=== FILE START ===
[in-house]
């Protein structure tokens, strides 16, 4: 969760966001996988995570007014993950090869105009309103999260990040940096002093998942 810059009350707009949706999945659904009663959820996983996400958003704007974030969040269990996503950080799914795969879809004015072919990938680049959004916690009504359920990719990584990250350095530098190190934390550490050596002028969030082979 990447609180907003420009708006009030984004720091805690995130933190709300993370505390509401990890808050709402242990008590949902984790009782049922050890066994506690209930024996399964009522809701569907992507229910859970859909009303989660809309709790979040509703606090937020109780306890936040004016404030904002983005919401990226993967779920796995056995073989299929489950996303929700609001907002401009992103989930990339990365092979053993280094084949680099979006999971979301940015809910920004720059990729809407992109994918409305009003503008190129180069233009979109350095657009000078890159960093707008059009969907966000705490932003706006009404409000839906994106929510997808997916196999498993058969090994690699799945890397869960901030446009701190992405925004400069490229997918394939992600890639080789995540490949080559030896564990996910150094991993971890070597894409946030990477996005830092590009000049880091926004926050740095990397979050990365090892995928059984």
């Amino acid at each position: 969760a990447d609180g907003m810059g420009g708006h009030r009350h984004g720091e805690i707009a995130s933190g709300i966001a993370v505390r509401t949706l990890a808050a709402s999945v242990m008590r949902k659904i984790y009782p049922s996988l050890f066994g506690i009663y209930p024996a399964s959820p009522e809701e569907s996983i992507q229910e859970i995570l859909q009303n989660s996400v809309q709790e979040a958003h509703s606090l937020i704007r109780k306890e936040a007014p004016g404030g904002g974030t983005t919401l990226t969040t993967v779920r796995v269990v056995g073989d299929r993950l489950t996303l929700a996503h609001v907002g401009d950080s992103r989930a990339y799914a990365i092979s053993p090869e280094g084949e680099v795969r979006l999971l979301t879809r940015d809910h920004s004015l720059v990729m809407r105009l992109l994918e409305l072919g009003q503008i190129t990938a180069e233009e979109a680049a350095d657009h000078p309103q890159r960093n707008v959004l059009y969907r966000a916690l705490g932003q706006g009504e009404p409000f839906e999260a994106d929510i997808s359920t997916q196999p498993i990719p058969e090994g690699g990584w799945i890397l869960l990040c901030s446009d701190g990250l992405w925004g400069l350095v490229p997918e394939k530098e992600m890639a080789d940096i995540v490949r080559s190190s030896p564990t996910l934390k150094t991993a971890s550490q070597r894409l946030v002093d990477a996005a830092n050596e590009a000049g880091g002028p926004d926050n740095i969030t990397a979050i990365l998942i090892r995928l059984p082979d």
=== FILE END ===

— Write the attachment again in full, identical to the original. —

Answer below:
[in-house]
């Protein structure tokens, strides 16, 4: 969760966001996988995570007014993950090869105009309103999260990040940096002093998942 810059009350707009949706999945659904009663959820996983996400958003704007974030969040269990996503950080799914795969879809004015072919990938680049959004916690009504359920990719990584990250350095530098190190934390550490050596002028969030082979 990447609180907003420009708006009030984004720091805690995130933190709300993370505390509401990890808050709402242990008590949902984790009782049922050890066994506690209930024996399964009522809701569907992507229910859970859909009303989660809309709790979040509703606090937020109780306890936040004016404030904002983005919401990226993967779920796995056995073989299929489950996303929700609001907002401009992103989930990339990365092979053993280094084949680099979006999971979301940015809910920004720059990729809407992109994918409305009003503008190129180069233009979109350095657009000078890159960093707008059009969907966000705490932003706006009404409000839906994106929510997808997916196999498993058969090994690699799945890397869960901030446009701190992405925004400069490229997918394939992600890639080789995540490949080559030896564990996910150094991993971890070597894409946030990477996005830092590009000049880091926004926050740095990397979050990365090892995928059984």
């Amino acid at each position: 969760a990447d609180g907003m810059g420009g708006h009030r009350h984004g720091e805690i707009a995130s933190g709300i966001a993370v505390r509401t949706l990890a808050a709402s999945v242990m008590r949902k659904i984790y009782p049922s996988l050890f066994g506690i009663y209930p024996a399964s959820p009522e809701e569907s996983i992507q229910e859970i995570l859909q009303n989660s996400v809309q709790e979040a958003h509703s606090l937020i704007r109780k306890e936040a007014p004016g404030g904002g974030t983005t919401l990226t969040t993967v779920r796995v269990v056995g073989d299929r993950l489950t996303l929700a996503h609001v907002g401009d950080s992103r989930a990339y799914a990365i092979s053993p090869e280094g084949e680099v795969r979006l999971l979301t879809r940015d809910h920004s004015l720059v990729m809407r105009l992109l994918e409305l072919g009003q503008i190129t990938a180069e233009e979109a680049a350095d657009h000078p309103q890159r960093n707008v959004l059009y969907r966000a916690l705490g932003q706006g009504e009404p409000f839906e999260a994106d929510i997808s359920t997916q196999p498993i990719p058969e090994g690699g990584w799945i890397l869960l990040c901030s446009d701190g990250l992405w925004g400069l350095v490229p997918e394939k530098e992600m890639a080789d940096i995540v490949r080559s190190s030896p564990t996910l934390k150094t991993a971890s550490q070597r894409l946030v002093d990477a996005a830092n050596e590009a000049g880091g002028p926004d926050n740095i969030t990397a979050i990365l998942i090892r995928l059984p082979d």